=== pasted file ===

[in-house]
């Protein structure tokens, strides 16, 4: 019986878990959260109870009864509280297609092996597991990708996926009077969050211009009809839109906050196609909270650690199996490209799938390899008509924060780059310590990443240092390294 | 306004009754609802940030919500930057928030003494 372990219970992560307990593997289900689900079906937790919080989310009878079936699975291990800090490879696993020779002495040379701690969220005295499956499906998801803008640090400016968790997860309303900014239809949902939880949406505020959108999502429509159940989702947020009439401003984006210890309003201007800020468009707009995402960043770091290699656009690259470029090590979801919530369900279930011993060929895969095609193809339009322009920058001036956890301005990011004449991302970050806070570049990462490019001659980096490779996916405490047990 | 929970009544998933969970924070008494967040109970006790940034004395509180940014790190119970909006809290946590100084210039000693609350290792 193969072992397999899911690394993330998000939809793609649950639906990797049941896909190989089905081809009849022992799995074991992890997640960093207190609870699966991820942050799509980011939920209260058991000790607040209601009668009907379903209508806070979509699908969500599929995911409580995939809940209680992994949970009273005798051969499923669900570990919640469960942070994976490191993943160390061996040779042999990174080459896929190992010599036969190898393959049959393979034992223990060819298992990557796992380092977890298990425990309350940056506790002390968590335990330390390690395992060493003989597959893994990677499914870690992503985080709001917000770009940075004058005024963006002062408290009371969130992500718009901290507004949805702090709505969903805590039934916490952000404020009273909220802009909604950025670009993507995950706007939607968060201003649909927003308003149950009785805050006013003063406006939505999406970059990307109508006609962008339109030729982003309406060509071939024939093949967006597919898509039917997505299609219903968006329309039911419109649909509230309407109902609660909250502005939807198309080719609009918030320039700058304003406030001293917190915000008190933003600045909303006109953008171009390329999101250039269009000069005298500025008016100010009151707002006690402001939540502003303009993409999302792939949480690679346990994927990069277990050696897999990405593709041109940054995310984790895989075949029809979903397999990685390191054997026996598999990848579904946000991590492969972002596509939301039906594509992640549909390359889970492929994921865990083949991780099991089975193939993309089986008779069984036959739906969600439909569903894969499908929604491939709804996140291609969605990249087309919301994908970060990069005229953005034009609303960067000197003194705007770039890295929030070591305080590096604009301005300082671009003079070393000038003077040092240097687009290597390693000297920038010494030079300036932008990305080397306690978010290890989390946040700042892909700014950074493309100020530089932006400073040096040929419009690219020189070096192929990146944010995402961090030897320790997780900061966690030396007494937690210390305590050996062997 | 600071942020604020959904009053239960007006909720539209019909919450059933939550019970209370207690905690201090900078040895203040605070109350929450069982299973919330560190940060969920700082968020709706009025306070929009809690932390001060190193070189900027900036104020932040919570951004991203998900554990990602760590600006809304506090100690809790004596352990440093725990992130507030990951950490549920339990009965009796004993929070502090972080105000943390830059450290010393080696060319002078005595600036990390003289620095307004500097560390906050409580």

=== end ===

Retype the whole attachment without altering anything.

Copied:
[in-house]
């Protein structure tokens, strides 16, 4: 019986878990959260109870009864509280297609092996597991990708996926009077969050211009009809839109906050196609909270650690199996490209799938390899008509924060780059310590990443240092390294 | 306004009754609802940030919500930057928030003494 372990219970992560307990593997289900689900079906937790919080989310009878079936699975291990800090490879696993020779002495040379701690969220005295499956499906998801803008640090400016968790997860309303900014239809949902939880949406505020959108999502429509159940989702947020009439401003984006210890309003201007800020468009707009995402960043770091290699656009690259470029090590979801919530369900279930011993060929895969095609193809339009322009920058001036956890301005990011004449991302970050806070570049990462490019001659980096490779996916405490047990 | 929970009544998933969970924070008494967040109970006790940034004395509180940014790190119970909006809290946590100084210039000693609350290792 193969072992397999899911690394993330998000939809793609649950639906990797049941896909190989089905081809009849022992799995074991992890997640960093207190609870699966991820942050799509980011939920209260058991000790607040209601009668009907379903209508806070979509699908969500599929995911409580995939809940209680992994949970009273005798051969499923669900570990919640469960942070994976490191993943160390061996040779042999990174080459896929190992010599036969190898393959049959393979034992223990060819298992990557796992380092977890298990425990309350940056506790002390968590335990330390390690395992060493003989597959893994990677499914870690992503985080709001917000770009940075004058005024963006002062408290009371969130992500718009901290507004949805702090709505969903805590039934916490952000404020009273909220802009909604950025670009993507995950706007939607968060201003649909927003308003149950009785805050006013003063406006939505999406970059990307109508006609962008339109030729982003309406060509071939024939093949967006597919898509039917997505299609219903968006329309039911419109649909509230309407109902609660909250502005939807198309080719609009918030320039700058304003406030001293917190915000008190933003600045909303006109953008171009390329999101250039269009000069005298500025008016100010009151707002006690402001939540502003303009993409999302792939949480690679346990994927990069277990050696897999990405593709041109940054995310984790895989075949029809979903397999990685390191054997026996598999990848579904946000991590492969972002596509939301039906594509992640549909390359889970492929994921865990083949991780099991089975193939993309089986008779069984036959739906969600439909569903894969499908929604491939709804996140291609969605990249087309919301994908970060990069005229953005034009609303960067000197003194705007770039890295929030070591305080590096604009301005300082671009003079070393000038003077040092240097687009290597390693000297920038010494030079300036932008990305080397306690978010290890989390946040700042892909700014950074493309100020530089932006400073040096040929419009690219020189070096192929990146944010995402961090030897320790997780900061966690030396007494937690210390305590050996062997 | 600071942020604020959904009053239960007006909720539209019909919450059933939550019970209370207690905690201090900078040895203040605070109350929450069982299973919330560190940060969920700082968020709706009025306070929009809690932390001060190193070189900027900036104020932040919570951004991203998900554990990602760590600006809304506090100690809790004596352990440093725990992130507030990951950490549920339990009965009796004993929070502090972080105000943390830059450290010393080696060319002078005595600036990390003289620095307004500097560390906050409580």